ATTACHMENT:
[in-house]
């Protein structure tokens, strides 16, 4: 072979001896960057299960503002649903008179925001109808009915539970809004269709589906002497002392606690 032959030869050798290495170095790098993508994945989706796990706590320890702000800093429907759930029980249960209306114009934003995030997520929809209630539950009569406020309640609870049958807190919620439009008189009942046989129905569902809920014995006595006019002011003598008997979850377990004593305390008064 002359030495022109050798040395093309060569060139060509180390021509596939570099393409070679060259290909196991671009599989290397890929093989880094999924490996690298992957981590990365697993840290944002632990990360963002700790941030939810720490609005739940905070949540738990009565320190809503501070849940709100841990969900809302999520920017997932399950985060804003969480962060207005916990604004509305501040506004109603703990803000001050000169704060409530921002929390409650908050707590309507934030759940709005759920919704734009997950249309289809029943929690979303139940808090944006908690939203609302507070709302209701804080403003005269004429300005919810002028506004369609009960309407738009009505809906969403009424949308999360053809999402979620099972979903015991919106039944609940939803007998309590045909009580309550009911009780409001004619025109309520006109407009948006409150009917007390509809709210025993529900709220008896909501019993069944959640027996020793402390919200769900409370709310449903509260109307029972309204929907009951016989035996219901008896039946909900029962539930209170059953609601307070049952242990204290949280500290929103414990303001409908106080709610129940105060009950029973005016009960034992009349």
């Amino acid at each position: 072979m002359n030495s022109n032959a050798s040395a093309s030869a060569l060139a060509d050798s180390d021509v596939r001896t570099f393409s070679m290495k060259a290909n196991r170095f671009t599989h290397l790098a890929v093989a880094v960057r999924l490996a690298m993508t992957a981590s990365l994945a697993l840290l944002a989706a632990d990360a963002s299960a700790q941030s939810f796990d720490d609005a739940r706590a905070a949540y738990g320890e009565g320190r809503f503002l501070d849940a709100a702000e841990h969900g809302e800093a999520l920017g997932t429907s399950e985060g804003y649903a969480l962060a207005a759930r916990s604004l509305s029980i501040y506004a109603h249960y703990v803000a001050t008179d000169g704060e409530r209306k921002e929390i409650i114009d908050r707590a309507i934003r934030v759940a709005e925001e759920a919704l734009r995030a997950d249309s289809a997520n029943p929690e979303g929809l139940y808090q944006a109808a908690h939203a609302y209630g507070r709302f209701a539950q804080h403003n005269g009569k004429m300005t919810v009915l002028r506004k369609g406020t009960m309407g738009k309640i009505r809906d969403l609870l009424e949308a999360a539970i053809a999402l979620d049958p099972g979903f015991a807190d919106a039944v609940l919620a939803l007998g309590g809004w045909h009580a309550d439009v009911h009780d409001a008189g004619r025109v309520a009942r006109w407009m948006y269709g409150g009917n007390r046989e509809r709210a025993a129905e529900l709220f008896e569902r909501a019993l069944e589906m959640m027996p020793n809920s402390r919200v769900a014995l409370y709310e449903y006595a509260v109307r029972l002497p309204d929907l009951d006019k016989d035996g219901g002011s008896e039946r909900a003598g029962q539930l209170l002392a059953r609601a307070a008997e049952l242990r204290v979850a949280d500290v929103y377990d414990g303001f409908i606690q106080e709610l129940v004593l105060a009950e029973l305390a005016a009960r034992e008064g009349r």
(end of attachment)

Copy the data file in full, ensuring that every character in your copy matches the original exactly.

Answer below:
[in-house]
């Protein structure tokens, strides 16, 4: 072979001896960057299960503002649903008179925001109808009915539970809004269709589906002497002392606690 032959030869050798290495170095790098993508994945989706796990706590320890702000800093429907759930029980249960209306114009934003995030997520929809209630539950009569406020309640609870049958807190919620439009008189009942046989129905569902809920014995006595006019002011003598008997979850377990004593305390008064 002359030495022109050798040395093309060569060139060509180390021509596939570099393409070679060259290909196991671009599989290397890929093989880094999924490996690298992957981590990365697993840290944002632990990360963002700790941030939810720490609005739940905070949540738990009565320190809503501070849940709100841990969900809302999520920017997932399950985060804003969480962060207005916990604004509305501040506004109603703990803000001050000169704060409530921002929390409650908050707590309507934030759940709005759920919704734009997950249309289809029943929690979303139940808090944006908690939203609302507070709302209701804080403003005269004429300005919810002028506004369609009960309407738009009505809906969403009424949308999360053809999402979620099972979903015991919106039944609940939803007998309590045909009580309550009911009780409001004619025109309520006109407009948006409150009917007390509809709210025993529900709220008896909501019993069944959640027996020793402390919200769900409370709310449903509260109307029972309204929907009951016989035996219901008896039946909900029962539930209170059953609601307070049952242990204290949280500290929103414990303001409908106080709610129940105060009950029973005016009960034992009349």
């Amino acid at each position: 072979m002359n030495s022109n032959a050798s040395a093309s030869a060569l060139a060509d050798s180390d021509v596939r001896t570099f393409s070679m290495k060259a290909n196991r170095f671009t599989h290397l790098a890929v093989a880094v960057r999924l490996a690298m993508t992957a981590s990365l994945a697993l840290l944002a989706a632990d990360a963002s299960a700790q941030s939810f796990d720490d609005a739940r706590a905070a949540y738990g320890e009565g320190r809503f503002l501070d849940a709100a702000e841990h969900g809302e800093a999520l920017g997932t429907s399950e985060g804003y649903a969480l962060a207005a759930r916990s604004l509305s029980i501040y506004a109603h249960y703990v803000a001050t008179d000169g704060e409530r209306k921002e929390i409650i114009d908050r707590a309507i934003r934030v759940a709005e925001e759920a919704l734009r995030a997950d249309s289809a997520n029943p929690e979303g929809l139940y808090q944006a109808a908690h939203a609302y209630g507070r709302f209701a539950q804080h403003n005269g009569k004429m300005t919810v009915l002028r506004k369609g406020t009960m309407g738009k309640i009505r809906d969403l609870l009424e949308a999360a539970i053809a999402l979620d049958p099972g979903f015991a807190d919106a039944v609940l919620a939803l007998g309590g809004w045909h009580a309550d439009v009911h009780d409001a008189g004619r025109v309520a009942r006109w407009m948006y269709g409150g009917n007390r046989e509809r709210a025993a129905e529900l709220f008896e569902r909501a019993l069944e589906m959640m027996p020793n809920s402390r919200v769900a014995l409370y709310e449903y006595a509260v109307r029972l002497p309204d929907l009951d006019k016989d035996g219901g002011s008896e039946r909900a003598g029962q539930l209170l002392a059953r609601a307070a008997e049952l242990r204290v979850a949280d500290v929103y377990d414990g303001f409908i606690q106080e709610l129940v004593l105060a009950e029973l305390a005016a009960r034992e008064g009349r």